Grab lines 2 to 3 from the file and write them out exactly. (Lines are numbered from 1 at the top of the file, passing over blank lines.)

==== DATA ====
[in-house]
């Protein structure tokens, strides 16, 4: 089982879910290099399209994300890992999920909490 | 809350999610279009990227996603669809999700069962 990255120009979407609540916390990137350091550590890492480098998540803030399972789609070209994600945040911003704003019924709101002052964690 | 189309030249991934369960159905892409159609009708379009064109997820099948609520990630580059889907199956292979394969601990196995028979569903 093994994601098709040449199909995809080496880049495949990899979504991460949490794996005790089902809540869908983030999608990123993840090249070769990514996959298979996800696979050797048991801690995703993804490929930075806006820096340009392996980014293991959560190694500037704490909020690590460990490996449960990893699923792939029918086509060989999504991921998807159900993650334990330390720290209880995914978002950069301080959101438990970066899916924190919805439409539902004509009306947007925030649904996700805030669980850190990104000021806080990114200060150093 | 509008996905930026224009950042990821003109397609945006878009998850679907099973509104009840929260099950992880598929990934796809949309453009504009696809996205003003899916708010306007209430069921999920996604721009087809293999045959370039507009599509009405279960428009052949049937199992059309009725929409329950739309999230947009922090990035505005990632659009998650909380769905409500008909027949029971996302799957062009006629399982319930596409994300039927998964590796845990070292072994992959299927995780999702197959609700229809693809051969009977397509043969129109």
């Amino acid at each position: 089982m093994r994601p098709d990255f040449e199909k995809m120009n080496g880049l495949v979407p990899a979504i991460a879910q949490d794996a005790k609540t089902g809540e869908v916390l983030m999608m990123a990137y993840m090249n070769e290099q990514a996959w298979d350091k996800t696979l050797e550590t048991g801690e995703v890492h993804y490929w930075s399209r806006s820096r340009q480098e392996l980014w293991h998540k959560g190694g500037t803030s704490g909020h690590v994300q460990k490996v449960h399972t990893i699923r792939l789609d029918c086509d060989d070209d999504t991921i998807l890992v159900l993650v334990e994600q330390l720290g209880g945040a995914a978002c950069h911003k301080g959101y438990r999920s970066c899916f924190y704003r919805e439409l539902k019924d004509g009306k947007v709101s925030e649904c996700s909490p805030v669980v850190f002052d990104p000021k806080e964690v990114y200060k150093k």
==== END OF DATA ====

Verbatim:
């Protein structure tokens, strides 16, 4: 089982879910290099399209994300890992999920909490 | 809350999610279009990227996603669809999700069962 990255120009979407609540916390990137350091550590890492480098998540803030399972789609070209994600945040911003704003019924709101002052964690 | 189309030249991934369960159905892409159609009708379009064109997820099948609520990630580059889907199956292979394969601990196995028979569903 093994994601098709040449199909995809080496880049495949990899979504991460949490794996005790089902809540869908983030999608990123993840090249070769990514996959298979996800696979050797048991801690995703993804490929930075806006820096340009392996980014293991959560190694500037704490909020690590460990490996449960990893699923792939029918086509060989999504991921998807159900993650334990330390720290209880995914978002950069301080959101438990970066899916924190919805439409539902004509009306947007925030649904996700805030669980850190990104000021806080990114200060150093 | 509008996905930026224009950042990821003109397609945006878009998850679907099973509104009840929260099950992880598929990934796809949309453009504009696809996205003003899916708010306007209430069921999920996604721009087809293999045959370039507009599509009405279960428009052949049937199992059309009725929409329950739309999230947009922090990035505005990632659009998650909380769905409500008909027949029971996302799957062009006629399982319930596409994300039927998964590796845990070292072994992959299927995780999702197959609700229809693809051969009977397509043969129109």
């Amino acid at each position: 089982m093994r994601p098709d990255f040449e199909k995809m120009n080496g880049l495949v979407p990899a979504i991460a879910q949490d794996a005790k609540t089902g809540e869908v916390l983030m999608m990123a990137y993840m090249n070769e290099q990514a996959w298979d350091k996800t696979l050797e550590t048991g801690e995703v890492h993804y490929w930075s399209r806006s820096r340009q480098e392996l980014w293991h998540k959560g190694g500037t803030s704490g909020h690590v994300q460990k490996v449960h399972t990893i699923r792939l789609d029918c086509d060989d070209d999504t991921i998807l890992v159900l993650v334990e994600q330390l720290g209880g945040a995914a978002c950069h911003k301080g959101y438990r999920s970066c899916f924190y704003r919805e439409l539902k019924d004509g009306k947007v709101s925030e649904c996700s909490p805030v669980v850190f002052d990104p000021k806080e964690v990114y200060k150093k």